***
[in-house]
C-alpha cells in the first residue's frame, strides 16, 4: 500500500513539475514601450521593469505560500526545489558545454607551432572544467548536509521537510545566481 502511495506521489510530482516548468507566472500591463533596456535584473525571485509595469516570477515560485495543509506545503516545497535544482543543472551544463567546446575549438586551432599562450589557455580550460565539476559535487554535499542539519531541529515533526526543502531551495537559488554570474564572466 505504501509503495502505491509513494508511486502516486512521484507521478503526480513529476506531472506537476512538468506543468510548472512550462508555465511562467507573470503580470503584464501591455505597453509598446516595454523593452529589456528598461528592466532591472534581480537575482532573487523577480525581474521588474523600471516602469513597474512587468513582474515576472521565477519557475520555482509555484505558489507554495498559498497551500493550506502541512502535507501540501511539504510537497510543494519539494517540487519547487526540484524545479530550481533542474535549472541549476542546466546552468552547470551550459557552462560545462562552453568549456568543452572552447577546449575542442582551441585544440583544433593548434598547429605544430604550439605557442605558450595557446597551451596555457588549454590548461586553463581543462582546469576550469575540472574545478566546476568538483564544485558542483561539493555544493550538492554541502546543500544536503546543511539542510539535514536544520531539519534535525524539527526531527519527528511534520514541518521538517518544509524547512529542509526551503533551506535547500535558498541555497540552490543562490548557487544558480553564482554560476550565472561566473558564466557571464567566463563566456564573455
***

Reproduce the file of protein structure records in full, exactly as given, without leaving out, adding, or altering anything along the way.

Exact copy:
[in-house]
C-alpha cells in the first residue's frame, strides 16, 4: 500500500513539475514601450521593469505560500526545489558545454607551432572544467548536509521537510545566481 502511495506521489510530482516548468507566472500591463533596456535584473525571485509595469516570477515560485495543509506545503516545497535544482543543472551544463567546446575549438586551432599562450589557455580550460565539476559535487554535499542539519531541529515533526526543502531551495537559488554570474564572466 505504501509503495502505491509513494508511486502516486512521484507521478503526480513529476506531472506537476512538468506543468510548472512550462508555465511562467507573470503580470503584464501591455505597453509598446516595454523593452529589456528598461528592466532591472534581480537575482532573487523577480525581474521588474523600471516602469513597474512587468513582474515576472521565477519557475520555482509555484505558489507554495498559498497551500493550506502541512502535507501540501511539504510537497510543494519539494517540487519547487526540484524545479530550481533542474535549472541549476542546466546552468552547470551550459557552462560545462562552453568549456568543452572552447577546449575542442582551441585544440583544433593548434598547429605544430604550439605557442605558450595557446597551451596555457588549454590548461586553463581543462582546469576550469575540472574545478566546476568538483564544485558542483561539493555544493550538492554541502546543500544536503546543511539542510539535514536544520531539519534535525524539527526531527519527528511534520514541518521538517518544509524547512529542509526551503533551506535547500535558498541555497540552490543562490548557487544558480553564482554560476550565472561566473558564466557571464567566463563566456564573455